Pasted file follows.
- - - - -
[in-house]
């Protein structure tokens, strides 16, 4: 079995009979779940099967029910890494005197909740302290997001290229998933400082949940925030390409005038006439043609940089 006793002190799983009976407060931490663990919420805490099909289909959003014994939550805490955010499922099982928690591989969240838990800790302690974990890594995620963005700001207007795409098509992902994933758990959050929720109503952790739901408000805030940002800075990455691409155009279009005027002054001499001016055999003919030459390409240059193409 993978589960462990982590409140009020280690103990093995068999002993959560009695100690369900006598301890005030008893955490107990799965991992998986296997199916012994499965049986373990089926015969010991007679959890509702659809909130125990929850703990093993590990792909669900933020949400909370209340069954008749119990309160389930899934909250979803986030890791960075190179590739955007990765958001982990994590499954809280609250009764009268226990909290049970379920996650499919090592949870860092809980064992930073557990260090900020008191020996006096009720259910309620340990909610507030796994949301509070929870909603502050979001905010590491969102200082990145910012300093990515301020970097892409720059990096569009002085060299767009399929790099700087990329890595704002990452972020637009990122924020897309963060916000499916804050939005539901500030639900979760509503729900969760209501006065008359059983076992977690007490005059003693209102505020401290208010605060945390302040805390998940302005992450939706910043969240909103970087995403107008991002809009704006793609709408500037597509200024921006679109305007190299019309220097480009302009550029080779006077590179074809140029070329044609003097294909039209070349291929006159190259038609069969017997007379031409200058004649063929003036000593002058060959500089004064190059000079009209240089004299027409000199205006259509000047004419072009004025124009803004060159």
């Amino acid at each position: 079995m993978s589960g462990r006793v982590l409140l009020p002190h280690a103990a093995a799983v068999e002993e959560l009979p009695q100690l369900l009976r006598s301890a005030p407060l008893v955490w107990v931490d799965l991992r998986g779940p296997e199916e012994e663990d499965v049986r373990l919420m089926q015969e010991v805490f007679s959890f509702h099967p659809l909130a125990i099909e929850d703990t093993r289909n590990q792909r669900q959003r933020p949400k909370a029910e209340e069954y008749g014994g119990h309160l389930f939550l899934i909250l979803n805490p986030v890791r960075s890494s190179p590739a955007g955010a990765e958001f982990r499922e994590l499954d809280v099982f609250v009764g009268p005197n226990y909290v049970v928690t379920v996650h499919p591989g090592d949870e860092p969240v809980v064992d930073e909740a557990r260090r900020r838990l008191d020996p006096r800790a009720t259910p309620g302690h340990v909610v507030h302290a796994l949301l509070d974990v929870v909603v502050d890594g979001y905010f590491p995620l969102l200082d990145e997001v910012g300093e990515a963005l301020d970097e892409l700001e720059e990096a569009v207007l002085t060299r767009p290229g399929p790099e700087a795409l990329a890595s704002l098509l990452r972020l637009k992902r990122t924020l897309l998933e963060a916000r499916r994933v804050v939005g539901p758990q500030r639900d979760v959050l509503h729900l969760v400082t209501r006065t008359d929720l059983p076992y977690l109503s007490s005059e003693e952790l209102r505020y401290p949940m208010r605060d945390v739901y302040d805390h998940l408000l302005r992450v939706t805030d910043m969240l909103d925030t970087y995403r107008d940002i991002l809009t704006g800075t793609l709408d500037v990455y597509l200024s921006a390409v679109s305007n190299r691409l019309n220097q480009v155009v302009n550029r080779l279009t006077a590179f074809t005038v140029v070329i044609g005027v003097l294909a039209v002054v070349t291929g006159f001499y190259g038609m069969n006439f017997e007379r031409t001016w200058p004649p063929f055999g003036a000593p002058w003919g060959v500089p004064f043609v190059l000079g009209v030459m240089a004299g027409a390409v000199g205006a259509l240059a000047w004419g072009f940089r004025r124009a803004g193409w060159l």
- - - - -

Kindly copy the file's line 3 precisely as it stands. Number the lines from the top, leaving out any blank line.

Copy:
């Amino acid at each position: 079995m993978s589960g462990r006793v982590l409140l009020p002190h280690a103990a093995a799983v068999e002993e959560l009979p009695q100690l369900l009976r006598s301890a005030p407060l008893v955490w107990v931490d799965l991992r998986g779940p296997e199916e012994e663990d499965v049986r373990l919420m089926q015969e010991v805490f007679s959890f509702h099967p659809l909130a125990i099909e929850d703990t093993r289909n590990q792909r669900q959003r933020p949400k909370a029910e209340e069954y008749g014994g119990h309160l389930f939550l899934i909250l979803n805490p986030v890791r960075s890494s190179p590739a955007g955010a990765e958001f982990r499922e994590l499954d809280v099982f609250v009764g009268p005197n226990y909290v049970v928690t379920v996650h499919p591989g090592d949870e860092p969240v809980v064992d930073e909740a557990r260090r900020r838990l008191d020996p006096r800790a009720t259910p309620g302690h340990v909610v507030h302290a796994l949301l509070d974990v929870v909603v502050d890594g979001y905010f590491p995620l969102l200082d990145e997001v910012g300093e990515a963005l301020d970097e892409l700001e720059e990096a569009v207007l002085t060299r767009p290229g399929p790099e700087a795409l990329a890595s704002l098509l990452r972020l637009k992902r990122t924020l897309l998933e963060a916000r499916r994933v804050v939005g539901p758990q500030r639900d979760v959050l509503h729900l969760v400082t209501r006065t008359d929720l059983p076992y977690l109503s007490s005059e003693e952790l209102r505020y401290p949940m208010r605060d945390v739901y302040d805390h998940l408000l302005r992450v939706t805030d910043m969240l909103d925030t970087y995403r107008d940002i991002l809009t704006g800075t793609l709408d500037v990455y597509l200024s921006a390409v679109s305007n190299r691409l019309n220097q480009v155009v302009n550029r080779l279009t006077a590179f074809t005038v140029v070329i044609g005027v003097l294909a039209v002054v070349t291929g006159f001499y190259g038609m069969n006439f017997e007379r031409t001016w200058p004649p063929f055999g003036a000593p002058w003919g060959v500089p004064f043609v190059l000079g009209v030459m240089a004299g027409a390409v000199g205006a259509l240059a000047w004419g072009f940089r004025r124009a803004g193409w060159l």